Search Results: drought

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  • INTERNATIONAL

    Kony collared by the sound of a million Tweets

    • Michael McVeigh
    • 11 March 2012
    7 Comments

    No matter how many people in the West sign on to the viral campaign, bringing Joseph Kony to justice is a complicated prospect. Yet what's most fascinating and exciting about the campaign is the way it has united people behind a single moral purpose.

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  • ARTS AND CULTURE

    Islamic women's sex and power

    • Tim Kroenert
    • 22 February 2012
    1 Comment

    The women begin withholding sex from their husbands in order to pressure them into bringing running water to their remote North African village. This act of self-empowerment brings hardships to both the men and the women of this patriarchal Islamic community.

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  • MEDIA

    Uprooting fake online activism

    • Fatima Measham
    • 02 October 2011
    7 Comments

    Much marketing deceives. The problem with the fake grassroots activism known as astroturfing is that it artificially inflates numbers to provide a semblance of legitimacy. This is why it has become the strategy of choice for propagating fringe views such as climate denialism.

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  • ARTS AND CULTURE

    Friday sex and family

    • Margaret McCarthy | Jennifer Compton
    • 08 August 2011
    7 Comments

    There are weary smiling workers recovering from a Thursday night event. There are men planning this, the second weekend, with their family. There are married couples — one in the throes of giving up hope of being touched, the other working hard to ensure the weekend is chaste. 

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  • AUSTRALIA

    Demystifying famine

    • Ben Coleridge
    • 25 July 2011
    4 Comments

    If one were to believe the news cycle, the current crisis in Somalia would seem to have arisen without warning. But it is part of a pattern we have had plenty of opportunity to observe and recognise. In fact Eastern Africa is historically well acquainted with famine.

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  • ENVIRONMENT

    Opportunities on a crowded planet

    • Bruce Duncan
    • 04 July 2011
    14 Comments

    Unless countries are prepared to implement draconian birth-control policies like China's, realistically there is no alternative but to prepare for a world of 9 billion people. But the increase in global population need not provoke a catastrophe.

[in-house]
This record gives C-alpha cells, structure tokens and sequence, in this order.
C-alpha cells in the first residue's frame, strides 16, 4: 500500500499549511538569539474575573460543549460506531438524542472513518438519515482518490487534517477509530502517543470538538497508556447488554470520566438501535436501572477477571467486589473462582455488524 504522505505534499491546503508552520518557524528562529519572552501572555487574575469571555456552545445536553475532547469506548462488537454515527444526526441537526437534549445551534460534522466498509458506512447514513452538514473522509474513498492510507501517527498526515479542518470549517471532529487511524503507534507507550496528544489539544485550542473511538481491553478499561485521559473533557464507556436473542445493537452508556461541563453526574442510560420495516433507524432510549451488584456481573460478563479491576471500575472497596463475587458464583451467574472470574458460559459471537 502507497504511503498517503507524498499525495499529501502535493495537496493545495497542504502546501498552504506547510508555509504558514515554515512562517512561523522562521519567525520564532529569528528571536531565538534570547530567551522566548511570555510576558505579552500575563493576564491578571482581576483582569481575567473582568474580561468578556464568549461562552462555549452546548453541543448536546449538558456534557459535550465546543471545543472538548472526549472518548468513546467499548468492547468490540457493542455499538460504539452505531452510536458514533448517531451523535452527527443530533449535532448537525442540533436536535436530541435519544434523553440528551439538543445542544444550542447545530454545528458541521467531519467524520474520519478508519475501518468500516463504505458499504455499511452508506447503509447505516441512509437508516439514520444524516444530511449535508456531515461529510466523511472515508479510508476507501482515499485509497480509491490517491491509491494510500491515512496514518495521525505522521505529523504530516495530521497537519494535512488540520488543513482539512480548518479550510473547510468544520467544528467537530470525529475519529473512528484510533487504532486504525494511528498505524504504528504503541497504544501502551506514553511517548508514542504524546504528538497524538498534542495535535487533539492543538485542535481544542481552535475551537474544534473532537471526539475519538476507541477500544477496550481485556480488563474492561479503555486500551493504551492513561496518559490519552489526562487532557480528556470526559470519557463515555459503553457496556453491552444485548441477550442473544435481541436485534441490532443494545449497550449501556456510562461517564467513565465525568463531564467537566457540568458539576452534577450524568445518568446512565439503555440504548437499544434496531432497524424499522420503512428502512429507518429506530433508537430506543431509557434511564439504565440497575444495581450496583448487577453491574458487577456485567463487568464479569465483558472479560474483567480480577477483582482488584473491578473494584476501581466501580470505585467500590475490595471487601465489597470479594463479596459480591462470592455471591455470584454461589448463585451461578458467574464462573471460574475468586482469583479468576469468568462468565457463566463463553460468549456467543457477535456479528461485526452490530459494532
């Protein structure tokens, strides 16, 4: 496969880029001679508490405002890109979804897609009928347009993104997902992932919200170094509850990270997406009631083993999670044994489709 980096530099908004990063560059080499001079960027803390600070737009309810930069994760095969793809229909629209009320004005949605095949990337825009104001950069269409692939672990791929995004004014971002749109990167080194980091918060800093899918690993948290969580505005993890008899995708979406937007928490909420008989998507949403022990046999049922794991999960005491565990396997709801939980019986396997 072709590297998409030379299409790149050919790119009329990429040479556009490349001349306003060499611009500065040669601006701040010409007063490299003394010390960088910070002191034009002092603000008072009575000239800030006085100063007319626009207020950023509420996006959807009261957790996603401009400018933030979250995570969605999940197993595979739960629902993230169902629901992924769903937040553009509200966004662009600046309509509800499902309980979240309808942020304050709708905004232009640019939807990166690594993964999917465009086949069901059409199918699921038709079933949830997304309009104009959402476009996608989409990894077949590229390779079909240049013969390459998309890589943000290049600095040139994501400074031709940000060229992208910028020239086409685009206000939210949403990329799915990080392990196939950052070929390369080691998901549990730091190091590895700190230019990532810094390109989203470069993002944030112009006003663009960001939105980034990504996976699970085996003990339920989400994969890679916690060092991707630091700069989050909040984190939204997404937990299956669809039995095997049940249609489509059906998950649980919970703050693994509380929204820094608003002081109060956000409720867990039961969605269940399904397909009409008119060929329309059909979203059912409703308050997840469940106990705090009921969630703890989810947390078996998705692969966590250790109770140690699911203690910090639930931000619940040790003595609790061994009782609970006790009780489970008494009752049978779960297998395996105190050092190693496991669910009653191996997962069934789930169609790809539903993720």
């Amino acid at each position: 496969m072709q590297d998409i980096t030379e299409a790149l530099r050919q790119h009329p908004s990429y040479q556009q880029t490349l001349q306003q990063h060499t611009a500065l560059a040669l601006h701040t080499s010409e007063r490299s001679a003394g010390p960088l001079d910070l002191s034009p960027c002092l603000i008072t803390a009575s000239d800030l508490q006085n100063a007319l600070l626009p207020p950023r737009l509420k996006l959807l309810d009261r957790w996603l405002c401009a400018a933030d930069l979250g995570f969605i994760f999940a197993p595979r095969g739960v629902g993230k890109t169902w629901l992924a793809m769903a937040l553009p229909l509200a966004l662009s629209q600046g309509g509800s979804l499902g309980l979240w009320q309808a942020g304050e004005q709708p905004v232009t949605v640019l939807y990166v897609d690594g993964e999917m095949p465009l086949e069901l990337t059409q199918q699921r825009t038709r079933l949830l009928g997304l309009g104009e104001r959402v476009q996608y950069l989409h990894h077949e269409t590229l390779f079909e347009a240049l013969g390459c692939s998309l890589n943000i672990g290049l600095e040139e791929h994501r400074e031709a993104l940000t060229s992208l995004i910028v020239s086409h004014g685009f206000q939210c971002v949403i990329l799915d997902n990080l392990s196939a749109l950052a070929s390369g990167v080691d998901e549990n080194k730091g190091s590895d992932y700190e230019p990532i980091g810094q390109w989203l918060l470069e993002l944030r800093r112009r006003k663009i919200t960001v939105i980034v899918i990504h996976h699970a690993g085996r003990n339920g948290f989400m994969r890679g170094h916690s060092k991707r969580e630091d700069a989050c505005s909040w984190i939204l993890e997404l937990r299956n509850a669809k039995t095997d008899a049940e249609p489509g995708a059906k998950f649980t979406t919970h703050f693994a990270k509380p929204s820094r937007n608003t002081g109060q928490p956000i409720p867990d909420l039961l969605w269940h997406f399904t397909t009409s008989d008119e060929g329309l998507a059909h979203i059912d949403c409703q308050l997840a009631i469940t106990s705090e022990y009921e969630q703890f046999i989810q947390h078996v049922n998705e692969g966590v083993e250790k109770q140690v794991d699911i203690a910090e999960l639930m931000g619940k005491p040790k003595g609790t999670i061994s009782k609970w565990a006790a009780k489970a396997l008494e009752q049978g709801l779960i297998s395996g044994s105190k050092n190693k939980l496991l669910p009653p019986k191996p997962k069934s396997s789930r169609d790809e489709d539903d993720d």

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  • ENVIRONMENT

    Carbon price will cause pain

    • Charles Rue
    • 20 June 2011
    12 Comments

    Our lives will change forever as we face the creative challenge posed by the carbon tax. We will pay the real cost of producing food, and cheap and frequent overseas trips will slow. But we must not let a grasping spirit hold us from imagining an economy and lifestyle that can thrive on alternative energy.

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  • ARTS AND CULTURE

    Kinglake undone

    • Jordie Albiston
    • 20 June 2011
    5 Comments

    Prayer has not prevailed. She sits silent without lover or friend: she slumps in her blackened skirts: she slumps in black dust: she slumps in her black that was green.

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  • ARTS AND CULTURE

    Plagued by mice and climate change deniers

    • Brian Matthews
    • 09 June 2011
    7 Comments

    Considering the severity of South Australia's mice infestation and earlier plagues of locusts, you can be forgiven for feeling positively biblical. Many Australians, some in 'high places', need climate change to demonstrate its presence with such murderous, repeated efficiency.

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  • AUSTRALIA

    Cheap milk, no guilt

    • Michael Mullins
    • 14 March 2011
    31 Comments

    Independent Senator Nick Xenophon has said the 'unsustainable' $1 per litre milk price will force farmers off the land and ruin Australia's dairy industry. Economists ridicule this sentiment. Low milk prices are the market god's gift to consumers.

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  • ENVIRONMENT

    Rain can't drown climate truth

    • Tony Kevin
    • 22 November 2010
    6 Comments

    Australians can rejoice in the good year our farmers are having. But farming in southern Australia continues to be a high-risk business. Climate change is inevitably going to make it harder to sustain all kinds of agriculture in inland southern Australia.

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  • ENVIRONMENT

    Tony Windsor's Murray-Darling prescience

    • Tony Kevin
    • 19 October 2010
    7 Comments

    Irrigated agriculture systems, like electric grids and city roads, trigger a government's duty of care to the human communities that they sustain. Particularly when they were built with the blood, sweat and tears that went into building our Murray-Darling Basin irrigation communities.

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